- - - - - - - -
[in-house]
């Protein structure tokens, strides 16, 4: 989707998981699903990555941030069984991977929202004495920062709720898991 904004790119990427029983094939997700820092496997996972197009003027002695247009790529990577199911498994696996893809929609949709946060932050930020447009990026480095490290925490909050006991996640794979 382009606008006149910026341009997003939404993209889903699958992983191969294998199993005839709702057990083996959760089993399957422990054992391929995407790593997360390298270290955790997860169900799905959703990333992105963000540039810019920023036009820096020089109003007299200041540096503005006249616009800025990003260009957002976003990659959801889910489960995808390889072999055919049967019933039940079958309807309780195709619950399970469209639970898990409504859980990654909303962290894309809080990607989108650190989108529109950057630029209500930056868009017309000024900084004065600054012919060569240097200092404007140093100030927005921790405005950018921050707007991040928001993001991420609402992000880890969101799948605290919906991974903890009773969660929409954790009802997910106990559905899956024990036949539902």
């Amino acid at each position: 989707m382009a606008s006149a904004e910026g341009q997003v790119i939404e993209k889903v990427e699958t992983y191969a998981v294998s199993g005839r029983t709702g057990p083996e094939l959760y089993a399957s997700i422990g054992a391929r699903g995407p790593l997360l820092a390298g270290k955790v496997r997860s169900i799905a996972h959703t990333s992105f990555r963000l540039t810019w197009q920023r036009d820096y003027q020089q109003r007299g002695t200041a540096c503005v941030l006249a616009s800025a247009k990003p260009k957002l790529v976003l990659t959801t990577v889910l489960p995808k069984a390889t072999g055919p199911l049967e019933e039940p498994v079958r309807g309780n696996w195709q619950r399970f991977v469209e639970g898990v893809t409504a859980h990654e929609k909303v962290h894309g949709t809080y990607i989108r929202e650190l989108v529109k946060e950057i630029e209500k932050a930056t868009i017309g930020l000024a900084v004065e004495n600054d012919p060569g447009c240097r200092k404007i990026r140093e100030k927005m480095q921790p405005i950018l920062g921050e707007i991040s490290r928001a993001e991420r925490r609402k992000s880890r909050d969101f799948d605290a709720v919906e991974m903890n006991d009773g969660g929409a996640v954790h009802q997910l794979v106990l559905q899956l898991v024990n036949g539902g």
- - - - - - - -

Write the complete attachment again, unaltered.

[in-house]
């Protein structure tokens, strides 16, 4: 989707998981699903990555941030069984991977929202004495920062709720898991 904004790119990427029983094939997700820092496997996972197009003027002695247009790529990577199911498994696996893809929609949709946060932050930020447009990026480095490290925490909050006991996640794979 382009606008006149910026341009997003939404993209889903699958992983191969294998199993005839709702057990083996959760089993399957422990054992391929995407790593997360390298270290955790997860169900799905959703990333992105963000540039810019920023036009820096020089109003007299200041540096503005006249616009800025990003260009957002976003990659959801889910489960995808390889072999055919049967019933039940079958309807309780195709619950399970469209639970898990409504859980990654909303962290894309809080990607989108650190989108529109950057630029209500930056868009017309000024900084004065600054012919060569240097200092404007140093100030927005921790405005950018921050707007991040928001993001991420609402992000880890969101799948605290919906991974903890009773969660929409954790009802997910106990559905899956024990036949539902």
């Amino acid at each position: 989707m382009a606008s006149a904004e910026g341009q997003v790119i939404e993209k889903v990427e699958t992983y191969a998981v294998s199993g005839r029983t709702g057990p083996e094939l959760y089993a399957s997700i422990g054992a391929r699903g995407p790593l997360l820092a390298g270290k955790v496997r997860s169900i799905a996972h959703t990333s992105f990555r963000l540039t810019w197009q920023r036009d820096y003027q020089q109003r007299g002695t200041a540096c503005v941030l006249a616009s800025a247009k990003p260009k957002l790529v976003l990659t959801t990577v889910l489960p995808k069984a390889t072999g055919p199911l049967e019933e039940p498994v079958r309807g309780n696996w195709q619950r399970f991977v469209e639970g898990v893809t409504a859980h990654e929609k909303v962290h894309g949709t809080y990607i989108r929202e650190l989108v529109k946060e950057i630029e209500k932050a930056t868009i017309g930020l000024a900084v004065e004495n600054d012919p060569g447009c240097r200092k404007i990026r140093e100030k927005m480095q921790p405005i950018l920062g921050e707007i991040s490290r928001a993001e991420r925490r609402k992000s880890r909050d969101f799948d605290a709720v919906e991974m903890n006991d009773g969660g929409a996640v954790h009802q997910l794979v106990l559905q899956l898991v024990n036949g539902g």